Magna Carta will be 800 years old next year – the perfect reminder of the rights and freedoms we must hold dear

Nigel Farage
Isis in Iraq: Yazidi girls killing themselves to escape rape and imprisonment by militants

'Jilan killed herself in the bathroom. She cut her wrists and hanged herself'

Yazidi girls killing themselves to escape rape and imprisonment
Ed Balls interview: 'If I think about the deficit when I'm playing the piano, it all goes wrong'

Ed Balls interview

'If I think about the deficit when I'm playing the piano, it all goes wrong'
He's behind you, dude!

US stars in UK panto

From David Hasselhoff to Jerry Hall
Grace Dent's Christmas Quiz: What are you – a festive curmudgeon or top of the tree?

Grace Dent's Christmas Quiz

What are you – a festive curmudgeon or top of the tree?
Nasa planning to build cloud cities in airships above Venus

Nasa planning to build cloud cities in airships above Venus

Planet’s surface is inhospitable to humans but 30 miles above it is almost perfect
Surrounded by high-rise flats is a little house filled with Lebanon’s history - clocks, rifles, frogmen’s uniforms and colonial helmets

Clocks, rifles, swords, frogmen’s uniforms

Surrounded by high-rise flats is a little house filled with Lebanon’s history
Return to Gaza: Four months on, the wounds left by Israel's bombardment have not yet healed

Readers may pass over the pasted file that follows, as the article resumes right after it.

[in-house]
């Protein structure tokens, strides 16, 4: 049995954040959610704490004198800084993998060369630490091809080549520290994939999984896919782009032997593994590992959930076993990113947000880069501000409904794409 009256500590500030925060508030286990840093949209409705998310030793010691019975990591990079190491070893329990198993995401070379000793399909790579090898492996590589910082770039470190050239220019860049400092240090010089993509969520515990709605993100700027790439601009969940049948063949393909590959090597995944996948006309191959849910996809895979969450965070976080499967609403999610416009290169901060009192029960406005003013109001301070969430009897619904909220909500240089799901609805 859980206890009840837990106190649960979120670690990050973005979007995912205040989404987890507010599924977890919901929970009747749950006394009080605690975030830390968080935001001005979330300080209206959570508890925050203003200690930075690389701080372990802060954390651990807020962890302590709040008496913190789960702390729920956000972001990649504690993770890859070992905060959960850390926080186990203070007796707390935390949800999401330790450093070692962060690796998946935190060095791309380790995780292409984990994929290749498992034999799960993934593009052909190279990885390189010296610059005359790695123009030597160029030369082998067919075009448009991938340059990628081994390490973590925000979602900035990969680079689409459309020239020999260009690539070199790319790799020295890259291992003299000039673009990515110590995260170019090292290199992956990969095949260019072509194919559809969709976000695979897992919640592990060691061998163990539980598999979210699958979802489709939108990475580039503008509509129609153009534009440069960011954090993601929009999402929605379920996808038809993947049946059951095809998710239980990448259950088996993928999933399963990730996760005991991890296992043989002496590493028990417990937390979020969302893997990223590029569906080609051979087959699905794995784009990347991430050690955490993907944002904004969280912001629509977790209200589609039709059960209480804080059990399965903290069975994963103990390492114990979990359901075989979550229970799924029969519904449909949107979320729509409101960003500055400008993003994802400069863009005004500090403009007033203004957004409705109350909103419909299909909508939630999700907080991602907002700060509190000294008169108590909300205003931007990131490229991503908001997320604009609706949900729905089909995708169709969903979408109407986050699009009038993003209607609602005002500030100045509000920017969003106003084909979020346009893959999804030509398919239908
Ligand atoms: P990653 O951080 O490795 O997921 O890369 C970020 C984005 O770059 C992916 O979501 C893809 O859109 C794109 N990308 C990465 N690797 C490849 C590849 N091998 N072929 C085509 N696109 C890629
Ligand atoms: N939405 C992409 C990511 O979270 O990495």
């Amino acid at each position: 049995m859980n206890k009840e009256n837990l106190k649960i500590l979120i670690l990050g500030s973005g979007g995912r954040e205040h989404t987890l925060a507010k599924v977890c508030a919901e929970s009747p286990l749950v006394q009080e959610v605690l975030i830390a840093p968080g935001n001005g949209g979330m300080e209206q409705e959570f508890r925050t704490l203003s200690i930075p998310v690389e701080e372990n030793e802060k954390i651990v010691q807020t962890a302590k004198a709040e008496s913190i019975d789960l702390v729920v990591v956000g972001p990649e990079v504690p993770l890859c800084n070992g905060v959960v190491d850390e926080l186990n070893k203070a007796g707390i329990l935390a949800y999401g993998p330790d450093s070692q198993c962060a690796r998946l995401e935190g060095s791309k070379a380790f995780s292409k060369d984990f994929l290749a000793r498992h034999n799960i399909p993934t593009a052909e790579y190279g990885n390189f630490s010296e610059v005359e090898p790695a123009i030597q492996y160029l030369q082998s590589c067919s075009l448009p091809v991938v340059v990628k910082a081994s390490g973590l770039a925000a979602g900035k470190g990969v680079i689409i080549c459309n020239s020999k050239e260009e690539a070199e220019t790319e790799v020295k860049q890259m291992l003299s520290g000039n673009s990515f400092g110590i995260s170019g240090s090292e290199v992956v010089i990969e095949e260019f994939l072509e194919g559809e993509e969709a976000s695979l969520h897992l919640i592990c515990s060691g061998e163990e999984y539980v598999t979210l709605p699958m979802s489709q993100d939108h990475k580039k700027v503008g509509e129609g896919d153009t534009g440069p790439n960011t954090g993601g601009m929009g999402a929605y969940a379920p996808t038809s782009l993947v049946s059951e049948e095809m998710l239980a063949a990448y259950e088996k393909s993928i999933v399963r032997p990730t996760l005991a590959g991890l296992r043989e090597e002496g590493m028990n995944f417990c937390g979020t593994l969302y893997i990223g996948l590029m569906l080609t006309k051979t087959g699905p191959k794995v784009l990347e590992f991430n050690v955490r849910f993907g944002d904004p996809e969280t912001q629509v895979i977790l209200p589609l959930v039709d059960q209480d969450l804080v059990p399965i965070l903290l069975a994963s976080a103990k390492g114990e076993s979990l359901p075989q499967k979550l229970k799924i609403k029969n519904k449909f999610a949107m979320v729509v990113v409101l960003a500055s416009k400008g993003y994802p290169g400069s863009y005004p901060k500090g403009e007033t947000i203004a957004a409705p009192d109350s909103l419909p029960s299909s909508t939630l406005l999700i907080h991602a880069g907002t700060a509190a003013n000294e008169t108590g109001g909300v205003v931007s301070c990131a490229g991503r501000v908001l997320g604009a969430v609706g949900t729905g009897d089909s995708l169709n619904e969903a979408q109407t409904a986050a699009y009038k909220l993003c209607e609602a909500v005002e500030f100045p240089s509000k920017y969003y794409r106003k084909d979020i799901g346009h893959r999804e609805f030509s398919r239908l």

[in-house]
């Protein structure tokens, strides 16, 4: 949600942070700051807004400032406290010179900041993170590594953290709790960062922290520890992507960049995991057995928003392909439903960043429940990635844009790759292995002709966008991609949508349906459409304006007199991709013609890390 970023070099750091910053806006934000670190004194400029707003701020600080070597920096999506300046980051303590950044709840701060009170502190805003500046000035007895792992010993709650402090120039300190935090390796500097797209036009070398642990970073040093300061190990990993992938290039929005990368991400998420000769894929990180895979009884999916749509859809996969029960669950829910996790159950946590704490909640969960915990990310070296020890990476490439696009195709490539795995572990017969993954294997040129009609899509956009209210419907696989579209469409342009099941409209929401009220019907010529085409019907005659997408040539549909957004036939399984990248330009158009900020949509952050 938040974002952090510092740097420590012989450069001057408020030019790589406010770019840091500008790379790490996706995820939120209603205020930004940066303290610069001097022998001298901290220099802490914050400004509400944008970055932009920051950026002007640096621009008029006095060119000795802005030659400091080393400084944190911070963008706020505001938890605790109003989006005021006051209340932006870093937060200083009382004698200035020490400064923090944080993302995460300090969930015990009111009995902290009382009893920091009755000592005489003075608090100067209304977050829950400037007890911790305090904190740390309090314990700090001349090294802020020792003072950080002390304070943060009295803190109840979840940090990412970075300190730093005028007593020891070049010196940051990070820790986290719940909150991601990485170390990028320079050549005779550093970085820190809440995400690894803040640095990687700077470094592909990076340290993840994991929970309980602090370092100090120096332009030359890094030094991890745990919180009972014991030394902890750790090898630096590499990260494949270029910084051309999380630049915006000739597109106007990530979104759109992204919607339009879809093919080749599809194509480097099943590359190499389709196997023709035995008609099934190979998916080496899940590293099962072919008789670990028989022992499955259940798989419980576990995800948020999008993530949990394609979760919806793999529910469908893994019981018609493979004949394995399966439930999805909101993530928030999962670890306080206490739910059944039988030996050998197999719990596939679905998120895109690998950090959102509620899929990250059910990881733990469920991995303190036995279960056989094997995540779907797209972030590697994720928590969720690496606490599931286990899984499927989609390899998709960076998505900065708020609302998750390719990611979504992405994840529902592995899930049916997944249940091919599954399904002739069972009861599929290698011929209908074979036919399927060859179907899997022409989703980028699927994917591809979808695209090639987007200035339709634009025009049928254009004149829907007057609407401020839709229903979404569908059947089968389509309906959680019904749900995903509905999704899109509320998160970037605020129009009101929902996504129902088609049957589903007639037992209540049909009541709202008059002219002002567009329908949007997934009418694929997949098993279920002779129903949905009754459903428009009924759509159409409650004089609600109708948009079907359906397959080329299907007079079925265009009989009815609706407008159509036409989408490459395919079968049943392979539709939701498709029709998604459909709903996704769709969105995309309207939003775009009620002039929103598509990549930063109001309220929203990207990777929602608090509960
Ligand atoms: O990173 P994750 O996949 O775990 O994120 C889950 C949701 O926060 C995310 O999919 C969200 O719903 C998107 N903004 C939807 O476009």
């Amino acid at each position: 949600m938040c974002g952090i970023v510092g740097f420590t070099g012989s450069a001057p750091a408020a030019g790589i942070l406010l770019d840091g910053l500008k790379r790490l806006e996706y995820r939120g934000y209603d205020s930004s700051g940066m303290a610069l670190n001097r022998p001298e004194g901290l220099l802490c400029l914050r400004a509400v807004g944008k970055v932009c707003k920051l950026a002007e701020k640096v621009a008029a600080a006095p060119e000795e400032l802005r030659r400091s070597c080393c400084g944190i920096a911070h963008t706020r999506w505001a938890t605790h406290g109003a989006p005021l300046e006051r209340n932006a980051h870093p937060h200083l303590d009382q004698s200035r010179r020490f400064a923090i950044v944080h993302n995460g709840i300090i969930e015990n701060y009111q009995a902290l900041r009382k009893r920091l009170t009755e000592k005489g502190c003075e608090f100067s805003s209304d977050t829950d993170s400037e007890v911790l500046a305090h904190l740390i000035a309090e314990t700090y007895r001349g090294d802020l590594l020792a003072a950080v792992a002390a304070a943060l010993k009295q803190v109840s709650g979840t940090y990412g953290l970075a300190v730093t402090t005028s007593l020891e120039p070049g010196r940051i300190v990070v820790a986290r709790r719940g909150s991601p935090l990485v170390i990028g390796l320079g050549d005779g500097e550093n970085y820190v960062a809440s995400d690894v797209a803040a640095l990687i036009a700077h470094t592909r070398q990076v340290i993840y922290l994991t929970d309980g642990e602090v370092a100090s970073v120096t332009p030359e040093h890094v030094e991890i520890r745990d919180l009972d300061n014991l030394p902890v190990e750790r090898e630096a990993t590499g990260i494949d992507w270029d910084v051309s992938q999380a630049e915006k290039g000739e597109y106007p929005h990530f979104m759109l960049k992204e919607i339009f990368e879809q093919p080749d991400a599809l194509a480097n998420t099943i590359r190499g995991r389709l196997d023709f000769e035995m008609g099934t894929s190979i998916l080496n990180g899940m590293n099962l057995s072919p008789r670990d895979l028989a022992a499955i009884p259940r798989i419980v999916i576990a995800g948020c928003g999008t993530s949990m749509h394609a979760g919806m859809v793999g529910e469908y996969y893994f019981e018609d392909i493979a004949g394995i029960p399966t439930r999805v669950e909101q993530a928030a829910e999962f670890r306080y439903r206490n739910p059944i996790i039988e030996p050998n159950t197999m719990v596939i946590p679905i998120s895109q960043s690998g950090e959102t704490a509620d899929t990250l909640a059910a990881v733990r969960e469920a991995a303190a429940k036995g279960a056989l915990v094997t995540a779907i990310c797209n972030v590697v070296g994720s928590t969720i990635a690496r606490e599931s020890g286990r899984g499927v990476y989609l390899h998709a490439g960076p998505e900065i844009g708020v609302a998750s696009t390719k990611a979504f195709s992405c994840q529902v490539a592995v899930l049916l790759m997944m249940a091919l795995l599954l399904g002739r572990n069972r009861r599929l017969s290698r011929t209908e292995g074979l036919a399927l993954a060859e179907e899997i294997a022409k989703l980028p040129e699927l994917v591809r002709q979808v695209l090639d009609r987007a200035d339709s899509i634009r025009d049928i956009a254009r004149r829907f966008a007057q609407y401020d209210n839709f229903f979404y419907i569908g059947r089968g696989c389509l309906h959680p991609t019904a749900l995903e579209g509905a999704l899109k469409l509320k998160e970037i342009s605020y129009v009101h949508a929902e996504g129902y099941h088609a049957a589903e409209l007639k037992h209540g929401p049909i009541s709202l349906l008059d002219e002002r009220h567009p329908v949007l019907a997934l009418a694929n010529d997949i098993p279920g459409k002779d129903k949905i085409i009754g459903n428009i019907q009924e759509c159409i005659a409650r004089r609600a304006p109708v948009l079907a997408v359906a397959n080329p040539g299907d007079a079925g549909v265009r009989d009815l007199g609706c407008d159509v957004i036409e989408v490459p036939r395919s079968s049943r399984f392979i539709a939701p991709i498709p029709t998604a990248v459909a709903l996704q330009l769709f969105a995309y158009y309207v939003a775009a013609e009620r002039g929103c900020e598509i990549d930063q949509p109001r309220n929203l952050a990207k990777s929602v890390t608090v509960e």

Four months after the bombardment, Gaza’s wounds are yet to heal

Kim Sengupta is reunited with a man whose plight mirrors the suffering of the Palestinian people
Gastric surgery: Is it really the answer to the UK's obesity epidemic?

Is gastric surgery really the answer to the UK's obesity epidemic?

Critics argue that it’s crazy to operate on healthy people just to stop them eating
Homeless Veterans appeal: Christmas charity auction Part 2 - now LIVE

Homeless Veterans appeal: Christmas charity auction

Bid on original art, or trips of a lifetime to Africa or the 'Corrie' set, and help Homeless Veterans
Pantomime rings the changes to welcome autistic theatre-goers

Autism-friendly theatre

Pantomime leads the pack in quest to welcome all
The week Hollywood got scared and had to grow up a bit

The week Hollywood got scared and had to grow up a bit

Sony suffered a chorus of disapproval after it withdrew 'The Interview', but it's not too late for it to take a stand, says Joan Smith
From Widow Twankey to Mother Goose, how do the men who play panto dames get themselves ready for the performance of a lifetime?

Panto dames: before and after

From Widow Twankey to Mother Goose, how do the men who play panto dames get themselves ready for the performance of a lifetime?
Thirties murder mystery novel is surprise runaway Christmas hit

Thirties murder mystery novel is surprise runaway Christmas hit

Booksellers say readers are turning away from dark modern thrillers and back to the golden age of crime writing
Anne-Marie Huby: 'Charities deserve the best,' says founder of JustGiving

Anne-Marie Huby: 'Charities deserve the best'

Ten million of us have used the JustGiving website to donate to good causes. Its co-founder says that being dynamic is as important as being kind
The botanist who hunts for giant trees at Kew Gardens

The man who hunts giants

A Kew Gardens botanist has found 25 new large tree species - and he's sure there are more out there